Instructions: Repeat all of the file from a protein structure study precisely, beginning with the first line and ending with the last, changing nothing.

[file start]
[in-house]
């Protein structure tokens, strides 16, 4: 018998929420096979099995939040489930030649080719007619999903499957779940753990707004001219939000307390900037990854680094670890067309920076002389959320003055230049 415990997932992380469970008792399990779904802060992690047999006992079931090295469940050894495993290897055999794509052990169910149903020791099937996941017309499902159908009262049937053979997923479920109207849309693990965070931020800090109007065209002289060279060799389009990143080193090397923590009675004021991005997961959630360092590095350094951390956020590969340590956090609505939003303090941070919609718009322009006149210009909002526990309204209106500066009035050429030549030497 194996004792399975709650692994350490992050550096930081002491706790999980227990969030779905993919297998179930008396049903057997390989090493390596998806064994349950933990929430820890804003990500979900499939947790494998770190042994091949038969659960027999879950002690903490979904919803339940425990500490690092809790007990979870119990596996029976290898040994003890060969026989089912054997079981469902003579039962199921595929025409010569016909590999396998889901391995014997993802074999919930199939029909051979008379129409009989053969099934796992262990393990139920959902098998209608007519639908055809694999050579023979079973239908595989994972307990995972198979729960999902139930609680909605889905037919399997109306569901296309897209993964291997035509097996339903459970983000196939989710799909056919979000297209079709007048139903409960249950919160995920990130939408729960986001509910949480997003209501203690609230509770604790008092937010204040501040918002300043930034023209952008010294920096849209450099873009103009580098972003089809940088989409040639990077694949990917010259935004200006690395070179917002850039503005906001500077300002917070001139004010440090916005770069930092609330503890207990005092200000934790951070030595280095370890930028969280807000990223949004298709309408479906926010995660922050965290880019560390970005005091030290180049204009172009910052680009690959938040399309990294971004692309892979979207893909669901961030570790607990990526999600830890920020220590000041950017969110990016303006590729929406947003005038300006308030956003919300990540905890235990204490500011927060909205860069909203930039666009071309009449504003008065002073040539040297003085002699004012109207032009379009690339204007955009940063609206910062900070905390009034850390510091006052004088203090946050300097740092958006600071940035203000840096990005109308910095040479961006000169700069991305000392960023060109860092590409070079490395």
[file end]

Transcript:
[in-house]
């Protein structure tokens, strides 16, 4: 018998929420096979099995939040489930030649080719007619999903499957779940753990707004001219939000307390900037990854680094670890067309920076002389959320003055230049 415990997932992380469970008792399990779904802060992690047999006992079931090295469940050894495993290897055999794509052990169910149903020791099937996941017309499902159908009262049937053979997923479920109207849309693990965070931020800090109007065209002289060279060799389009990143080193090397923590009675004021991005997961959630360092590095350094951390956020590969340590956090609505939003303090941070919609718009322009006149210009909002526990309204209106500066009035050429030549030497 194996004792399975709650692994350490992050550096930081002491706790999980227990969030779905993919297998179930008396049903057997390989090493390596998806064994349950933990929430820890804003990500979900499939947790494998770190042994091949038969659960027999879950002690903490979904919803339940425990500490690092809790007990979870119990596996029976290898040994003890060969026989089912054997079981469902003579039962199921595929025409010569016909590999396998889901391995014997993802074999919930199939029909051979008379129409009989053969099934796992262990393990139920959902098998209608007519639908055809694999050579023979079973239908595989994972307990995972198979729960999902139930609680909605889905037919399997109306569901296309897209993964291997035509097996339903459970983000196939989710799909056919979000297209079709007048139903409960249950919160995920990130939408729960986001509910949480997003209501203690609230509770604790008092937010204040501040918002300043930034023209952008010294920096849209450099873009103009580098972003089809940088989409040639990077694949990917010259935004200006690395070179917002850039503005906001500077300002917070001139004010440090916005770069930092609330503890207990005092200000934790951070030595280095370890930028969280807000990223949004298709309408479906926010995660922050965290880019560390970005005091030290180049204009172009910052680009690959938040399309990294971004692309892979979207893909669901961030570790607990990526999600830890920020220590000041950017969110990016303006590729929406947003005038300006308030956003919300990540905890235990204490500011927060909205860069909203930039666009071309009449504003008065002073040539040297003085002699004012109207032009379009690339204007955009940063609206910062900070905390009034850390510091006052004088203090946050300097740092958006600071940035203000840096990005109308910095040479961006000169700069991305000392960023060109860092590409070079490395």